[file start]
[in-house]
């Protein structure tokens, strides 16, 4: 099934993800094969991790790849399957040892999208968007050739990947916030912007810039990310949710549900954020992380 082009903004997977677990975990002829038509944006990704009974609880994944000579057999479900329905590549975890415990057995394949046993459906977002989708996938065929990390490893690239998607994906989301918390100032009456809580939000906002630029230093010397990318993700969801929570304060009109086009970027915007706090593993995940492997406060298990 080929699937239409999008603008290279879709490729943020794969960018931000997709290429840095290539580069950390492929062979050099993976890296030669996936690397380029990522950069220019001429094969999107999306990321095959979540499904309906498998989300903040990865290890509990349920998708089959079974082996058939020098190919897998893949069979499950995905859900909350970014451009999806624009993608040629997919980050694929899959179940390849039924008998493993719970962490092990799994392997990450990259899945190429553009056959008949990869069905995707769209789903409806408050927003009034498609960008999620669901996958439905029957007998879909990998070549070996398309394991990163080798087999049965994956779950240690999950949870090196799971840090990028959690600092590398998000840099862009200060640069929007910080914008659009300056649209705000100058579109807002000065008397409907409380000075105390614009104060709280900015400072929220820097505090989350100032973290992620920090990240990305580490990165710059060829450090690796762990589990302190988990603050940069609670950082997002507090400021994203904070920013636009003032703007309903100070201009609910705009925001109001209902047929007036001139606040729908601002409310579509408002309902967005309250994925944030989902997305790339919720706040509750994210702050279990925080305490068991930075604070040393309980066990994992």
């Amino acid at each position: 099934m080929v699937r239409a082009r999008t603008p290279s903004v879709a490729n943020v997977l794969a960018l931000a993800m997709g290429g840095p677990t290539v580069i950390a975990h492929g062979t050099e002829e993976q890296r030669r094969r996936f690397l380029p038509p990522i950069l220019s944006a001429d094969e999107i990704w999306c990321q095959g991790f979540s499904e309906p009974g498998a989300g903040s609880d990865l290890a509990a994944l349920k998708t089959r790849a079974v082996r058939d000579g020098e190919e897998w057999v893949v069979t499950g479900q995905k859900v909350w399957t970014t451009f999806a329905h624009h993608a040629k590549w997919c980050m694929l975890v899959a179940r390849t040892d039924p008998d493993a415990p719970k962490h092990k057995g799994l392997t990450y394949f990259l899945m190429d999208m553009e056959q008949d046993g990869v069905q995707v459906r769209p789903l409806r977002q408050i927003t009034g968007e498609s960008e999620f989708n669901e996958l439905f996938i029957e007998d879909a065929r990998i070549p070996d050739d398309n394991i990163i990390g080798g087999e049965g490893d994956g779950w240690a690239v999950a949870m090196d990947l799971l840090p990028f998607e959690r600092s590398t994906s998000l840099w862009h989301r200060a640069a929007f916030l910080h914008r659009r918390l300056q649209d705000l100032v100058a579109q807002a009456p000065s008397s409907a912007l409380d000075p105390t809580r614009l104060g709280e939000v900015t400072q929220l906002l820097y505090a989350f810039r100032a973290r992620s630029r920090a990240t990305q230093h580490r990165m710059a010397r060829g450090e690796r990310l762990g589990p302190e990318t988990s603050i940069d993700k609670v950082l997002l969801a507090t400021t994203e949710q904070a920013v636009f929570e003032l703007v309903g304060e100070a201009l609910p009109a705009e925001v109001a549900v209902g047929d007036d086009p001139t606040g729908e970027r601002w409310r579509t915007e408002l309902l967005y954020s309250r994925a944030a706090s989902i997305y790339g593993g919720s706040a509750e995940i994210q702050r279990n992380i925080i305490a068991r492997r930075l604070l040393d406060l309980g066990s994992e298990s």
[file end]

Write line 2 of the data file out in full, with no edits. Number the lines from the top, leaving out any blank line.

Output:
């Protein structure tokens, strides 16, 4: 099934993800094969991790790849399957040892999208968007050739990947916030912007810039990310949710549900954020992380 082009903004997977677990975990002829038509944006990704009974609880994944000579057999479900329905590549975890415990057995394949046993459906977002989708996938065929990390490893690239998607994906989301918390100032009456809580939000906002630029230093010397990318993700969801929570304060009109086009970027915007706090593993995940492997406060298990 080929699937239409999008603008290279879709490729943020794969960018931000997709290429840095290539580069950390492929062979050099993976890296030669996936690397380029990522950069220019001429094969999107999306990321095959979540499904309906498998989300903040990865290890509990349920998708089959079974082996058939020098190919897998893949069979499950995905859900909350970014451009999806624009993608040629997919980050694929899959179940390849039924008998493993719970962490092990799994392997990450990259899945190429553009056959008949990869069905995707769209789903409806408050927003009034498609960008999620669901996958439905029957007998879909990998070549070996398309394991990163080798087999049965994956779950240690999950949870090196799971840090990028959690600092590398998000840099862009200060640069929007910080914008659009300056649209705000100058579109807002000065008397409907409380000075105390614009104060709280900015400072929220820097505090989350100032973290992620920090990240990305580490990165710059060829450090690796762990589990302190988990603050940069609670950082997002507090400021994203904070920013636009003032703007309903100070201009609910705009925001109001209902047929007036001139606040729908601002409310579509408002309902967005309250994925944030989902997305790339919720706040509750994210702050279990925080305490068991930075604070040393309980066990994992």